WASHINGTON — President Barack Obama and Israeli Prime Minister Benjamin Netanyahu had a meeting on Monday at the White House, in which they agreed to put their previous disagreements on Iran’s nuclear deal aside in order to work together for Israel’s security.
Earlier this year during the debate concerning Iran’s nuclear deal, the clash between the two politicians became more evident, as the American president deemed it as an accomplishment in terms of foreign policies while Netanyahu described it as an historic mistake.
“It’s no secret that the prime minister and I have had a strong disagreement on this narrow issue, but we don’t have a disagreement on the need to making sure Iran does not get a nuclear weapon, and we don’t have a disagreement about us blunting destabilizing activities in Iran that may be taking place. And so, we’re going to be looking to make sure we find common ground there,” declared President Obama during the meeting.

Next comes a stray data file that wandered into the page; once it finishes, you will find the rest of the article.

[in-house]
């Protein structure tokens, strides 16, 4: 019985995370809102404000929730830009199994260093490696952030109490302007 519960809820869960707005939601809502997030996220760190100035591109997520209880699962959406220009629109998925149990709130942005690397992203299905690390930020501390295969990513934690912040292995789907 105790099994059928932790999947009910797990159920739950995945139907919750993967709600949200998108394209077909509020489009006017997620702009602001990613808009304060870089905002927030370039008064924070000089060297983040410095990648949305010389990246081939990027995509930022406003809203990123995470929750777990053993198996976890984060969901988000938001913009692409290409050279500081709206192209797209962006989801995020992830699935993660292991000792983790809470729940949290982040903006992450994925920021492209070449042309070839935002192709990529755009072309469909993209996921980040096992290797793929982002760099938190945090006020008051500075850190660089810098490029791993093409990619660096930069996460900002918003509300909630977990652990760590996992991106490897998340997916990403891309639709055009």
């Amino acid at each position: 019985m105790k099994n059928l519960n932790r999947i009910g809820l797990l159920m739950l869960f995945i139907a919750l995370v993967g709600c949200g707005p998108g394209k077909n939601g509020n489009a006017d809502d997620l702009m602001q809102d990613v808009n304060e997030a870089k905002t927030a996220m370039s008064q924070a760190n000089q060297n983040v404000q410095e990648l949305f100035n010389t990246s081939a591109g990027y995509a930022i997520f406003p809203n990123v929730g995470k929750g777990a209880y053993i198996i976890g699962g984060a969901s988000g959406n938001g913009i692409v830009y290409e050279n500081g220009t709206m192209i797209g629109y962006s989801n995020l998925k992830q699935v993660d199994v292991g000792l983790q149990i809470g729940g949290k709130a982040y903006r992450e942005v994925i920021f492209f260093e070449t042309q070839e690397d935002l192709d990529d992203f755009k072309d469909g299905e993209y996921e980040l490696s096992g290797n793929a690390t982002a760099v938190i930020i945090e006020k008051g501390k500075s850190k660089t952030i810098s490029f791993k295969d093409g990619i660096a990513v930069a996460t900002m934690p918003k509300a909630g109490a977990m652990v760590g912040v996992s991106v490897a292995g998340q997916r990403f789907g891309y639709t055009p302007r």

On the occasion, Netanyahu stated that he agreed with Obama in trying to come up with a joint solution to solve the conflict between his country and Palestine.
The Israeli politician, who visited the White House in hopes of appeasing the Democrat party after creating controversy with his stance concerning Iran’s nuclear deal, said he wanted to thank the American mandatary for giving him an opportunity to strengthen their friendship and alliance. He assures that they haven’t given up in their hopes for peace and a demilitarized Palestinian state.
None of the leaders answered questions from reporters during the meeting. They would later hold a private session in which they would talk about whether or not to extend a 10 year deal for U.S military assistance to Israel that it’s supposed to expire by the year 2017. Netanyahu said he and people from Israel were grateful for United State’s cooperation with the defense of their country.
Not everyone is as optimistic about the deal, though. In a rather satiric remark, Daniel Seidemann, Israeli attorney and activist, compared both leaders’ attempt of agreement with trying to insert a floppy disk with Windows 95 into a contemporary device. “No matter how many times you poke it into the USB port, it’s not going to reboot your laptop,” he said. “The Palestinians are knee deep in despair, and Israelis are knee deep in denial.”
The attorney brought attention to the prevalence of violence in both Palestine and Iran and how oblivious both countries seem to be of each other’s despair.
Source: The New York Times